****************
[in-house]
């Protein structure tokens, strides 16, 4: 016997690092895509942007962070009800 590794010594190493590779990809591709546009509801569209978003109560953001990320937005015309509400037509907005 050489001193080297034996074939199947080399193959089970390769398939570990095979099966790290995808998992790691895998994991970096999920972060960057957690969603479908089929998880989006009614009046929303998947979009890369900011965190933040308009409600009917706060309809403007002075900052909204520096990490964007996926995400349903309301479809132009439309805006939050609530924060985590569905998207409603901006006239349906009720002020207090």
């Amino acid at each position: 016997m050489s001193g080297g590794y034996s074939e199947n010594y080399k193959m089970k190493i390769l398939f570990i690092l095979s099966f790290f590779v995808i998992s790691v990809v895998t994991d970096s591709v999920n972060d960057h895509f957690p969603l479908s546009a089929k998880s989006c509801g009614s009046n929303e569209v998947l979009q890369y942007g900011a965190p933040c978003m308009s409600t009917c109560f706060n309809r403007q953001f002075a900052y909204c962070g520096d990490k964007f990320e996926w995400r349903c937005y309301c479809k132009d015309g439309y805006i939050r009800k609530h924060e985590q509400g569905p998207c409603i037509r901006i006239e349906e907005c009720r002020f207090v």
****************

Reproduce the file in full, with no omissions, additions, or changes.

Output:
[in-house]
């Protein structure tokens, strides 16, 4: 016997690092895509942007962070009800 590794010594190493590779990809591709546009509801569209978003109560953001990320937005015309509400037509907005 050489001193080297034996074939199947080399193959089970390769398939570990095979099966790290995808998992790691895998994991970096999920972060960057957690969603479908089929998880989006009614009046929303998947979009890369900011965190933040308009409600009917706060309809403007002075900052909204520096990490964007996926995400349903309301479809132009439309805006939050609530924060985590569905998207409603901006006239349906009720002020207090």
């Amino acid at each position: 016997m050489s001193g080297g590794y034996s074939e199947n010594y080399k193959m089970k190493i390769l398939f570990i690092l095979s099966f790290f590779v995808i998992s790691v990809v895998t994991d970096s591709v999920n972060d960057h895509f957690p969603l479908s546009a089929k998880s989006c509801g009614s009046n929303e569209v998947l979009q890369y942007g900011a965190p933040c978003m308009s409600t009917c109560f706060n309809r403007q953001f002075a900052y909204c962070g520096d990490k964007f990320e996926w995400r349903c937005y309301c479809k132009d015309g439309y805006i939050r009800k609530h924060e985590q509400g569905p998207c409603i037509r901006i006239e349906e907005c009720r002020f207090v």